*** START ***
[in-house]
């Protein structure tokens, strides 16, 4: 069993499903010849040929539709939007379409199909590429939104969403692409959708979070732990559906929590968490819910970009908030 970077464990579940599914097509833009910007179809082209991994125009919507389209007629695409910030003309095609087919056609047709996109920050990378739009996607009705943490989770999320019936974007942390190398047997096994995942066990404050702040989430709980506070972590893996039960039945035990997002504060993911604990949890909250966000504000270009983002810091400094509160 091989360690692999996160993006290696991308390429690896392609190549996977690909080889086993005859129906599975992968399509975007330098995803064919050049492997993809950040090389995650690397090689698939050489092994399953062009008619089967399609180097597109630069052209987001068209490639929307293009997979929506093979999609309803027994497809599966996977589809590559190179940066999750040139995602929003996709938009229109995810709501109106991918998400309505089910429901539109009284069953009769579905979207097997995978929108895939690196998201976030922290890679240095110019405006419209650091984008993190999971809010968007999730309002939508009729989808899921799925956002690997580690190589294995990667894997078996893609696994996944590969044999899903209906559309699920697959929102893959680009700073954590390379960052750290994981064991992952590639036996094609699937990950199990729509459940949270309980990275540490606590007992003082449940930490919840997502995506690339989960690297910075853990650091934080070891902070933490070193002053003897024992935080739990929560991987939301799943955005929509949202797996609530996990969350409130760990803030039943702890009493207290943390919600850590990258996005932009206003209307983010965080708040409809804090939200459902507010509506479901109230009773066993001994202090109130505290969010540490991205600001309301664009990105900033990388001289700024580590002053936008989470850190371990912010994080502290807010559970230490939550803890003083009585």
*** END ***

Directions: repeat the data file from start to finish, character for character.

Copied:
[in-house]
């Protein structure tokens, strides 16, 4: 069993499903010849040929539709939007379409199909590429939104969403692409959708979070732990559906929590968490819910970009908030 970077464990579940599914097509833009910007179809082209991994125009919507389209007629695409910030003309095609087919056609047709996109920050990378739009996607009705943490989770999320019936974007942390190398047997096994995942066990404050702040989430709980506070972590893996039960039945035990997002504060993911604990949890909250966000504000270009983002810091400094509160 091989360690692999996160993006290696991308390429690896392609190549996977690909080889086993005859129906599975992968399509975007330098995803064919050049492997993809950040090389995650690397090689698939050489092994399953062009008619089967399609180097597109630069052209987001068209490639929307293009997979929506093979999609309803027994497809599966996977589809590559190179940066999750040139995602929003996709938009229109995810709501109106991918998400309505089910429901539109009284069953009769579905979207097997995978929108895939690196998201976030922290890679240095110019405006419209650091984008993190999971809010968007999730309002939508009729989808899921799925956002690997580690190589294995990667894997078996893609696994996944590969044999899903209906559309699920697959929102893959680009700073954590390379960052750290994981064991992952590639036996094609699937990950199990729509459940949270309980990275540490606590007992003082449940930490919840997502995506690339989960690297910075853990650091934080070891902070933490070193002053003897024992935080739990929560991987939301799943955005929509949202797996609530996990969350409130760990803030039943702890009493207290943390919600850590990258996005932009206003209307983010965080708040409809804090939200459902507010509506479901109230009773066993001994202090109130505290969010540490991205600001309301664009990105900033990388001289700024580590002053936008989470850190371990912010994080502290807010559970230490939550803890003083009585």